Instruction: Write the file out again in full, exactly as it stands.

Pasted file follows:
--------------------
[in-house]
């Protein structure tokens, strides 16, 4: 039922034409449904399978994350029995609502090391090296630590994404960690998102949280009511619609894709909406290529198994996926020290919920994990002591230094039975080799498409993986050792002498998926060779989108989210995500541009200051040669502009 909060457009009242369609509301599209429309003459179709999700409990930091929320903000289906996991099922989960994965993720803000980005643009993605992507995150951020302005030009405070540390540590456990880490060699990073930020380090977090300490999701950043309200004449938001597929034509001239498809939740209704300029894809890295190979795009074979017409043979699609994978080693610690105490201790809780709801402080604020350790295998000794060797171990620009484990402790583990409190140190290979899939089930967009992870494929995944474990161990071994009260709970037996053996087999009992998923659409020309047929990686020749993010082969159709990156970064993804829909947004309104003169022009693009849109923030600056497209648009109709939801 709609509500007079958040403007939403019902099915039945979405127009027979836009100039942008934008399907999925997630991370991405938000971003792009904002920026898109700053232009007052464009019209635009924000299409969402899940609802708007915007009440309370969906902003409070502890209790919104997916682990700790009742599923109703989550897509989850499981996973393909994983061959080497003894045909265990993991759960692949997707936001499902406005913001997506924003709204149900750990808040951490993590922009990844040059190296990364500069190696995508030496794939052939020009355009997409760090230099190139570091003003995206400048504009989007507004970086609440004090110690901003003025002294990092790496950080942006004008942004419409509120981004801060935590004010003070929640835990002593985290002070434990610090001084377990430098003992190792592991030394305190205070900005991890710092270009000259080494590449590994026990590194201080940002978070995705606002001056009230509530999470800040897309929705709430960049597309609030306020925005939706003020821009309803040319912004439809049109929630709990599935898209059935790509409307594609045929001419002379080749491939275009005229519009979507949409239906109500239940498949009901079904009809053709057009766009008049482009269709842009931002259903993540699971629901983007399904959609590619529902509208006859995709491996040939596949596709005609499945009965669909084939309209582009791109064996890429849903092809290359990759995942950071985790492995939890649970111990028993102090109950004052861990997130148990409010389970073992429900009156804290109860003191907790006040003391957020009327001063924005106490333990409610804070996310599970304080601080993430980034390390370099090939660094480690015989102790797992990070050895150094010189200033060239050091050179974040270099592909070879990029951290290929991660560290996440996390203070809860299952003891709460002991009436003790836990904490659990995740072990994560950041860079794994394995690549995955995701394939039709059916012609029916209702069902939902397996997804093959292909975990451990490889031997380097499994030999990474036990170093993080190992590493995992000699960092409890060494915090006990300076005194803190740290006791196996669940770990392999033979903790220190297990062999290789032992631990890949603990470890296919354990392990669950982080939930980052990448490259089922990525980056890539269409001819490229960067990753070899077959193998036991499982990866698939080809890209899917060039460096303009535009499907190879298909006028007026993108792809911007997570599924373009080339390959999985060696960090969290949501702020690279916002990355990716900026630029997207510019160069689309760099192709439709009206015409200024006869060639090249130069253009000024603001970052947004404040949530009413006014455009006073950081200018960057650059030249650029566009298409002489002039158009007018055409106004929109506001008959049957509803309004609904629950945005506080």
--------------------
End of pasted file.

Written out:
[in-house]
């Protein structure tokens, strides 16, 4: 039922034409449904399978994350029995609502090391090296630590994404960690998102949280009511619609894709909406290529198994996926020290919920994990002591230094039975080799498409993986050792002498998926060779989108989210995500541009200051040669502009 909060457009009242369609509301599209429309003459179709999700409990930091929320903000289906996991099922989960994965993720803000980005643009993605992507995150951020302005030009405070540390540590456990880490060699990073930020380090977090300490999701950043309200004449938001597929034509001239498809939740209704300029894809890295190979795009074979017409043979699609994978080693610690105490201790809780709801402080604020350790295998000794060797171990620009484990402790583990409190140190290979899939089930967009992870494929995944474990161990071994009260709970037996053996087999009992998923659409020309047929990686020749993010082969159709990156970064993804829909947004309104003169022009693009849109923030600056497209648009109709939801 709609509500007079958040403007939403019902099915039945979405127009027979836009100039942008934008399907999925997630991370991405938000971003792009904002920026898109700053232009007052464009019209635009924000299409969402899940609802708007915007009440309370969906902003409070502890209790919104997916682990700790009742599923109703989550897509989850499981996973393909994983061959080497003894045909265990993991759960692949997707936001499902406005913001997506924003709204149900750990808040951490993590922009990844040059190296990364500069190696995508030496794939052939020009355009997409760090230099190139570091003003995206400048504009989007507004970086609440004090110690901003003025002294990092790496950080942006004008942004419409509120981004801060935590004010003070929640835990002593985290002070434990610090001084377990430098003992190792592991030394305190205070900005991890710092270009000259080494590449590994026990590194201080940002978070995705606002001056009230509530999470800040897309929705709430960049597309609030306020925005939706003020821009309803040319912004439809049109929630709990599935898209059935790509409307594609045929001419002379080749491939275009005229519009979507949409239906109500239940498949009901079904009809053709057009766009008049482009269709842009931002259903993540699971629901983007399904959609590619529902509208006859995709491996040939596949596709005609499945009965669909084939309209582009791109064996890429849903092809290359990759995942950071985790492995939890649970111990028993102090109950004052861990997130148990409010389970073992429900009156804290109860003191907790006040003391957020009327001063924005106490333990409610804070996310599970304080601080993430980034390390370099090939660094480690015989102790797992990070050895150094010189200033060239050091050179974040270099592909070879990029951290290929991660560290996440996390203070809860299952003891709460002991009436003790836990904490659990995740072990994560950041860079794994394995690549995955995701394939039709059916012609029916209702069902939902397996997804093959292909975990451990490889031997380097499994030999990474036990170093993080190992590493995992000699960092409890060494915090006990300076005194803190740290006791196996669940770990392999033979903790220190297990062999290789032992631990890949603990470890296919354990392990669950982080939930980052990448490259089922990525980056890539269409001819490229960067990753070899077959193998036991499982990866698939080809890209899917060039460096303009535009499907190879298909006028007026993108792809911007997570599924373009080339390959999985060696960090969290949501702020690279916002990355990716900026630029997207510019160069689309760099192709439709009206015409200024006869060639090249130069253009000024603001970052947004404040949530009413006014455009006073950081200018960057650059030249650029566009298409002489002039158009007018055409106004929109506001008959049957509803309004609904629950945005506080």